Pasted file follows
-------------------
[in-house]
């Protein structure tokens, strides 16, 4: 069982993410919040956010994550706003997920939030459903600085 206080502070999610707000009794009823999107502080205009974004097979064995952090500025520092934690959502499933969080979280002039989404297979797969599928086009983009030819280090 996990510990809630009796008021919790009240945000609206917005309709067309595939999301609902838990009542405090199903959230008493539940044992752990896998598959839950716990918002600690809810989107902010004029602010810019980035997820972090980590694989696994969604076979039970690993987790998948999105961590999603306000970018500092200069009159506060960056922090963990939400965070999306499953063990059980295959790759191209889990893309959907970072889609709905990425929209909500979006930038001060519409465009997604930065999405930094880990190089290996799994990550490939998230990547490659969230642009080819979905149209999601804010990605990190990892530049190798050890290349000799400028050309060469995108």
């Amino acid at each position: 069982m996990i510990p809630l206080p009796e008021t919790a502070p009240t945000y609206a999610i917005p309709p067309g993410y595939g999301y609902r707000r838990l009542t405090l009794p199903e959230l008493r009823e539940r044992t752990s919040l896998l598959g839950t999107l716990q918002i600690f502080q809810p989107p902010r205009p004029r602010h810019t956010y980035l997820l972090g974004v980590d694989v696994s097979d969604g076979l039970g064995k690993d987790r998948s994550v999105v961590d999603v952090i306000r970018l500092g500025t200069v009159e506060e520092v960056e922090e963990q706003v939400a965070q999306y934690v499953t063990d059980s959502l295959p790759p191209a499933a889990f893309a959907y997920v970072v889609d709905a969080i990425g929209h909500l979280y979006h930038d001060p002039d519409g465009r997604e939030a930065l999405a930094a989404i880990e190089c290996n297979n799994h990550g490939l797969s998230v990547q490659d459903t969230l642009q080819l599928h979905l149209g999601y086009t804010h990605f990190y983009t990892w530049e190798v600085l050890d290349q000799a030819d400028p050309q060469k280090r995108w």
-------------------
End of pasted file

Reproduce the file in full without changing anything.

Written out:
[in-house]
């Protein structure tokens, strides 16, 4: 069982993410919040956010994550706003997920939030459903600085 206080502070999610707000009794009823999107502080205009974004097979064995952090500025520092934690959502499933969080979280002039989404297979797969599928086009983009030819280090 996990510990809630009796008021919790009240945000609206917005309709067309595939999301609902838990009542405090199903959230008493539940044992752990896998598959839950716990918002600690809810989107902010004029602010810019980035997820972090980590694989696994969604076979039970690993987790998948999105961590999603306000970018500092200069009159506060960056922090963990939400965070999306499953063990059980295959790759191209889990893309959907970072889609709905990425929209909500979006930038001060519409465009997604930065999405930094880990190089290996799994990550490939998230990547490659969230642009080819979905149209999601804010990605990190990892530049190798050890290349000799400028050309060469995108």
């Amino acid at each position: 069982m996990i510990p809630l206080p009796e008021t919790a502070p009240t945000y609206a999610i917005p309709p067309g993410y595939g999301y609902r707000r838990l009542t405090l009794p199903e959230l008493r009823e539940r044992t752990s919040l896998l598959g839950t999107l716990q918002i600690f502080q809810p989107p902010r205009p004029r602010h810019t956010y980035l997820l972090g974004v980590d694989v696994s097979d969604g076979l039970g064995k690993d987790r998948s994550v999105v961590d999603v952090i306000r970018l500092g500025t200069v009159e506060e520092v960056e922090e963990q706003v939400a965070q999306y934690v499953t063990d059980s959502l295959p790759p191209a499933a889990f893309a959907y997920v970072v889609d709905a969080i990425g929209h909500l979280y979006h930038d001060p002039d519409g465009r997604e939030a930065l999405a930094a989404i880990e190089c290996n297979n799994h990550g490939l797969s998230v990547q490659d459903t969230l642009q080819l599928h979905l149209g999601y086009t804010h990605f990190y983009t990892w530049e190798v600085l050890d290349q000799a030819d400028p050309q060469k280090r995108w």